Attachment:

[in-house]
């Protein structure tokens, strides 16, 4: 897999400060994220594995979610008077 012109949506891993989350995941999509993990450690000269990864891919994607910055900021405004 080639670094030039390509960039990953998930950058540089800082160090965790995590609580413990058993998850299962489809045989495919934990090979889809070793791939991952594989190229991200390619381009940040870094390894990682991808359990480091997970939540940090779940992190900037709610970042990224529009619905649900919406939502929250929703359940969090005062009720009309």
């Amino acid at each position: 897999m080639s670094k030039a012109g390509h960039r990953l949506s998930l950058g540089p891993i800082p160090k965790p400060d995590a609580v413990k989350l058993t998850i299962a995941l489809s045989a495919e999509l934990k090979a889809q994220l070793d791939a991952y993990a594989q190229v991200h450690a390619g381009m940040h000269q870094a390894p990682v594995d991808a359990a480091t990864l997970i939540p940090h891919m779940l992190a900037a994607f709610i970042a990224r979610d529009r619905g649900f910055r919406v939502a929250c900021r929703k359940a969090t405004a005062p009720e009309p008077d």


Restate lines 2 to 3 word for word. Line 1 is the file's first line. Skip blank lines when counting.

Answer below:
């Protein structure tokens, strides 16, 4: 897999400060994220594995979610008077 012109949506891993989350995941999509993990450690000269990864891919994607910055900021405004 080639670094030039390509960039990953998930950058540089800082160090965790995590609580413990058993998850299962489809045989495919934990090979889809070793791939991952594989190229991200390619381009940040870094390894990682991808359990480091997970939540940090779940992190900037709610970042990224529009619905649900919406939502929250929703359940969090005062009720009309």
């Amino acid at each position: 897999m080639s670094k030039a012109g390509h960039r990953l949506s998930l950058g540089p891993i800082p160090k965790p400060d995590a609580v413990k989350l058993t998850i299962a995941l489809s045989a495919e999509l934990k090979a889809q994220l070793d791939a991952y993990a594989q190229v991200h450690a390619g381009m940040h000269q870094a390894p990682v594995d991808a359990a480091t990864l997970i939540p940090h891919m779940l992190a900037a994607f709610i970042a990224r979610d529009r619905g649900f910055r919406v939502a929250c900021r929703k359940a969090t405004a005062p009720e009309p008077d």